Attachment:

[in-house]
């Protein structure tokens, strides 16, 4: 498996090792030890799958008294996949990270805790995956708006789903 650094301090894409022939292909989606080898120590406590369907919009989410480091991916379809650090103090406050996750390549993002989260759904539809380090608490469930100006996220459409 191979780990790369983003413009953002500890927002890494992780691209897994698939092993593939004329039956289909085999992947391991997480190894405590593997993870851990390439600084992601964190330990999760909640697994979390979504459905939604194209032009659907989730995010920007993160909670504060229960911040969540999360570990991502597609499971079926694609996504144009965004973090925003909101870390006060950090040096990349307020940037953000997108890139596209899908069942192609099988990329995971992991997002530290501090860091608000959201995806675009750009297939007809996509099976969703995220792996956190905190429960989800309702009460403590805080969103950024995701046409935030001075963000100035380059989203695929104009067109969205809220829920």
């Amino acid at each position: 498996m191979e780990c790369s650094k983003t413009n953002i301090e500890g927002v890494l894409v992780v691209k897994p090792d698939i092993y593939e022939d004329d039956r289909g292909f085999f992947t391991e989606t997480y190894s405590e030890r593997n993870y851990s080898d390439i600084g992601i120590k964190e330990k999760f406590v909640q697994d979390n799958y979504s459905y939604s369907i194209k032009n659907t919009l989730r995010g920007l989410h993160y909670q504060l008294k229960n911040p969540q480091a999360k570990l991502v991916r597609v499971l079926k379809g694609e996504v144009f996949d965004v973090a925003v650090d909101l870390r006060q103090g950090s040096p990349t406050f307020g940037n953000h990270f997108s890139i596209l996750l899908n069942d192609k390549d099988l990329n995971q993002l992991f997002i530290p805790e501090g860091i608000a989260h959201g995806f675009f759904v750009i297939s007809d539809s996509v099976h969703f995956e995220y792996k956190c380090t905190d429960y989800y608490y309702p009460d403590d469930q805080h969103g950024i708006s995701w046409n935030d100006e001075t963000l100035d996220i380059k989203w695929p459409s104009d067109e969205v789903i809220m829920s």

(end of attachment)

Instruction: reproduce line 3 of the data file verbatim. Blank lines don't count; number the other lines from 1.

């Amino acid at each position: 498996m191979e780990c790369s650094k983003t413009n953002i301090e500890g927002v890494l894409v992780v691209k897994p090792d698939i092993y593939e022939d004329d039956r289909g292909f085999f992947t391991e989606t997480y190894s405590e030890r593997n993870y851990s080898d390439i600084g992601i120590k964190e330990k999760f406590v909640q697994d979390n799958y979504s459905y939604s369907i194209k032009n659907t919009l989730r995010g920007l989410h993160y909670q504060l008294k229960n911040p969540q480091a999360k570990l991502v991916r597609v499971l079926k379809g694609e996504v144009f996949d965004v973090a925003v650090d909101l870390r006060q103090g950090s040096p990349t406050f307020g940037n953000h990270f997108s890139i596209l996750l899908n069942d192609k390549d099988l990329n995971q993002l992991f997002i530290p805790e501090g860091i608000a989260h959201g995806f675009f759904v750009i297939s007809d539809s996509v099976h969703f995956e995220y792996k956190c380090t905190d429960y989800y608490y309702p009460d403590d469930q805080h969103g950024i708006s995701w046409n935030d100006e001075t963000l100035d996220i380059k989203w695929p459409s104009d067109e969205v789903i809220m829920s």